Some experts claim that with the US decision to withdraw its forces, the territorial claim of northeastern Syria by the Kurdish YPG militia and its political wing, the Syrian Democratic Forces (SDF), has finished.

Turkey considers the SDF and YPG to be terrorists allied with the PKK, who have been involved in a bloody campaign for autonomy against Turkish states for decades. The PKK is listed as a terror group by Turkey, the EU and the US.

But, whether some 50,000 YPG fighters will be integrated into the Syrian Army or will try to maintain their autonomy is still a matter of concern.

Mazloum Abdi, commander-in-chief of the SDF, recently wrote for Foreign Policy that the Kurds are finally ready to partner with Assad and Putin.

Yury Barmin, an analyst at the Russian International Affairs Council, said: “Damascus and the SDF struck a deal at the Russian base in Hmeymim to let the Syrian Arab Army (SAA) enter the Kurdish-controlled area in the northeast and deploy at the Syrian-Turkish border. The SAA is set to take control over Manbij, Kobane and Qamishli.”

However, Barmin told Arab News that a deal between Damascus and the SDF would greatly contribute to a buffer zone that Turkish President Recep Yayyip Erdogan intends to create in northern Syria, allowing Kurds to take some areas along the border without directly antagonizing Ankara. This policy, Barmin added, would be unacceptable to Moscow.

“There are now lots of moving targets and the goal of the Syrian Army — whether it will take some strategic cities or control the whole border along Turkey — is unclear for now. As Russian President Vladimir Putin is on his official visit to Saudi Arabia, his decision for Syria will be clearer when he returns home,” he said.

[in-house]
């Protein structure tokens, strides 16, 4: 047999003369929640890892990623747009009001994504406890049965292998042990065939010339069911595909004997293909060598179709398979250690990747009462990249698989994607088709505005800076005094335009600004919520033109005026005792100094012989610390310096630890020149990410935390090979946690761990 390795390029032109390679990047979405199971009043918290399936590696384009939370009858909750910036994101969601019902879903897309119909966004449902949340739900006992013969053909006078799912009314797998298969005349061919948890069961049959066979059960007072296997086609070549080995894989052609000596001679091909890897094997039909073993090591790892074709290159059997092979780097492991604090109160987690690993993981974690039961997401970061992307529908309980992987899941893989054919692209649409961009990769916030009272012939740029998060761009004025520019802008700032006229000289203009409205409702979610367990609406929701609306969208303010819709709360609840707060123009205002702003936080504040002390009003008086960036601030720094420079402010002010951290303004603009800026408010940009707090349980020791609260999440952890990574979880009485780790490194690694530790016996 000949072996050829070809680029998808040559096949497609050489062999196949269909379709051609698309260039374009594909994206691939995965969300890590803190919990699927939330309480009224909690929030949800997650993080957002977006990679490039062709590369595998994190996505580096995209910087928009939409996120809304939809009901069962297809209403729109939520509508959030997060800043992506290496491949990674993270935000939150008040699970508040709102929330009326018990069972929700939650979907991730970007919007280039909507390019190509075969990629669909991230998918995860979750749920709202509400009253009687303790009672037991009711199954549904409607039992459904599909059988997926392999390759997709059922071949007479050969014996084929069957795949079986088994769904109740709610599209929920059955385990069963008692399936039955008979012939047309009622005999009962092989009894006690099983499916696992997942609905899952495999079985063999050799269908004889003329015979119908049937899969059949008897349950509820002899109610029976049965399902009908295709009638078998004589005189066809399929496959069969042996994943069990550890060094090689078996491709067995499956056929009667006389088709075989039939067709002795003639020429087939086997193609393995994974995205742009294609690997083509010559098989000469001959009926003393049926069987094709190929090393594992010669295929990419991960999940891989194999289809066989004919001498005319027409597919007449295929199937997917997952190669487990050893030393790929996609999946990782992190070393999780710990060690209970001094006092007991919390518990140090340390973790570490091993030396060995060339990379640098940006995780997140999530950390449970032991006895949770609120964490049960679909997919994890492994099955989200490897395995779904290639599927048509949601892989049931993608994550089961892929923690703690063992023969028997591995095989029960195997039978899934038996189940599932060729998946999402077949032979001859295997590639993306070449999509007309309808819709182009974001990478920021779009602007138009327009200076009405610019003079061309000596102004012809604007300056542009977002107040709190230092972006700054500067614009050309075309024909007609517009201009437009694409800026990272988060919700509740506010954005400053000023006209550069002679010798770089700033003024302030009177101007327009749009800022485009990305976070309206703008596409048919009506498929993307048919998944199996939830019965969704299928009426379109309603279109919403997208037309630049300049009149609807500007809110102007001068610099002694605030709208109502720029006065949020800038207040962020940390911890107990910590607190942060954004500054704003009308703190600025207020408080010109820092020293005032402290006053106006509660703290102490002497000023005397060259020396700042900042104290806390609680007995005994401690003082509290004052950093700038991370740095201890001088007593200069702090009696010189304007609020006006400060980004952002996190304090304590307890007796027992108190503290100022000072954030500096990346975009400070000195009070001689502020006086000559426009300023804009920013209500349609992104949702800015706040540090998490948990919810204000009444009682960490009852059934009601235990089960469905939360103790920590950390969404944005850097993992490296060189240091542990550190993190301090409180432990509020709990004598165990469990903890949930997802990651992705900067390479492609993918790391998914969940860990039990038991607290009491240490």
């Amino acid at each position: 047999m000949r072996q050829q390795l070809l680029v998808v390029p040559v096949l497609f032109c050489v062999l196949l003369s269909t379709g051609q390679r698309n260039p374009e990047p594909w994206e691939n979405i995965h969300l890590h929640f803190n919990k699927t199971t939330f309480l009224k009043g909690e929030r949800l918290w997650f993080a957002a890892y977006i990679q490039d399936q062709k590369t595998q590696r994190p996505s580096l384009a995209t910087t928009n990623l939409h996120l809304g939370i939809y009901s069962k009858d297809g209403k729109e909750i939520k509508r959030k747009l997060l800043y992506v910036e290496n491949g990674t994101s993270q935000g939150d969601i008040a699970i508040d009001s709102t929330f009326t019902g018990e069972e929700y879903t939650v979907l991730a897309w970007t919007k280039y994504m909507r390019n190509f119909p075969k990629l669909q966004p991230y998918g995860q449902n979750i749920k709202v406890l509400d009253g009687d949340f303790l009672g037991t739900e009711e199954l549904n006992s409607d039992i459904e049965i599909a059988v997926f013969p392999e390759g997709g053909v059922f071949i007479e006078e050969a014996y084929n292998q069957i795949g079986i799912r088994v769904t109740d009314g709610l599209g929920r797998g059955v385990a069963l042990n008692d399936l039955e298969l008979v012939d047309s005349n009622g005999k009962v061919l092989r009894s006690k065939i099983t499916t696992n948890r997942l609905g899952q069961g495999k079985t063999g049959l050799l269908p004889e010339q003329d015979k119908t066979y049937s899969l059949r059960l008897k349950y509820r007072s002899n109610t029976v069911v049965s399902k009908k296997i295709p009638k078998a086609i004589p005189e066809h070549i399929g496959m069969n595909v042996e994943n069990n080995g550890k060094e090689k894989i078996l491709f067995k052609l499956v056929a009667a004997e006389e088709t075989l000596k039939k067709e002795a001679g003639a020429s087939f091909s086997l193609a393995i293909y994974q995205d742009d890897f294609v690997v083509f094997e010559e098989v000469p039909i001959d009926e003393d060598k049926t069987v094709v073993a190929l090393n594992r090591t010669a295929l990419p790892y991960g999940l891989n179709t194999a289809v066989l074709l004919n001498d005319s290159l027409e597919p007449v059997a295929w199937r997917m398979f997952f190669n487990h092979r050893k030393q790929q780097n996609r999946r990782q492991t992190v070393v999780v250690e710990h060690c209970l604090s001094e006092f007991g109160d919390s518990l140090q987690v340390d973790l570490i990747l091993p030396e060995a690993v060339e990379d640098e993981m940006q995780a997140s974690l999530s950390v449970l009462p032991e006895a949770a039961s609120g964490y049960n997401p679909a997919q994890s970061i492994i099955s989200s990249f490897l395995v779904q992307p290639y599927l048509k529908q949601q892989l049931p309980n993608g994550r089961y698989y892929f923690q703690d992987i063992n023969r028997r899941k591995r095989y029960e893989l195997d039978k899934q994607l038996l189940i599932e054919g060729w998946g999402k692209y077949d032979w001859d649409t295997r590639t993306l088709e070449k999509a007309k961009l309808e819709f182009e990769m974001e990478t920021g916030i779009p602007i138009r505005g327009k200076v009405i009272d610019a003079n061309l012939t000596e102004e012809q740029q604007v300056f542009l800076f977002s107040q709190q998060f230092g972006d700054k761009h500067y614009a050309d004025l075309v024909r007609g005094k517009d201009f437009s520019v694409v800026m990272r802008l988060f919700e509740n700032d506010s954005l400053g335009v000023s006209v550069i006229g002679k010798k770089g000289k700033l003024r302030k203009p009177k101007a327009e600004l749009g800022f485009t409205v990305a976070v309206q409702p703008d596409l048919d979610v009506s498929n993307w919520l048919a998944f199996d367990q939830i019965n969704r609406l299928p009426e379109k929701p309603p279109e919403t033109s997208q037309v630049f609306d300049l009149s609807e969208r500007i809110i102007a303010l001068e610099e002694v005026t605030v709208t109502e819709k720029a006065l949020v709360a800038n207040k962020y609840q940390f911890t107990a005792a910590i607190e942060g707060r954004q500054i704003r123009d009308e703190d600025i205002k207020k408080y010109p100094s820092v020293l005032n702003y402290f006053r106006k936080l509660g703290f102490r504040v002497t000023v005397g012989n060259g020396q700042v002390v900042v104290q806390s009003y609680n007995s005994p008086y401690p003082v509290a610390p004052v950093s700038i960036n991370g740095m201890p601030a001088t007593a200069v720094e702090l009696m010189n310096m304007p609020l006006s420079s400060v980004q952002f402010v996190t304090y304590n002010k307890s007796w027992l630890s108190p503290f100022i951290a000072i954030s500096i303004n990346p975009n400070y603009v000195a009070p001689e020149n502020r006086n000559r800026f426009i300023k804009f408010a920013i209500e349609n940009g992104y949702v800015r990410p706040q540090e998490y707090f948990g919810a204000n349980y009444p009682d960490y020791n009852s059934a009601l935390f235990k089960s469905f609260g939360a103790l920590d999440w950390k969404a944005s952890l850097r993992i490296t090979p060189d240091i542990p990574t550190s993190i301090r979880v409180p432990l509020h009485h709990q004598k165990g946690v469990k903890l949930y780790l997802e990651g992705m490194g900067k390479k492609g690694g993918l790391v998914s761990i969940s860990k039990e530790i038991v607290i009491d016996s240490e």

HIGHLIGHT

Some experts claim that with the US decision to withdraw its forces, the territorial claim of northeastern Syria by the Kurdish YPG militia and its political wing, the Syrian Democratic Forces (SDF), has finished.

Barmin also noted that Russia let Erdogan operate the Adana agreement to a certain extent, under which Turkey has the right to conduct cross-border operations.

“But now, Russia would like to show Turkey its own red lines in the region,” he said.

However, Navvar Saban, a military analyst at the Omran Center for Strategic Studies in Istanbul, said that the Syrian regime is not capable of striking a deal without being backed by Russians, and that Moscow would not want to lose its relationship with Ankara.

“Russians always talk about the Adana agreement. We are now talking about a renewal and reactivation of the agreement with new specifications to allow Turkey to go deeper into Syrian territories. In this way, the Russians will have a bigger chance to allow the Syrian regime and Turkey to communicate. It is something that will open the diplomatic channels,” Saban said.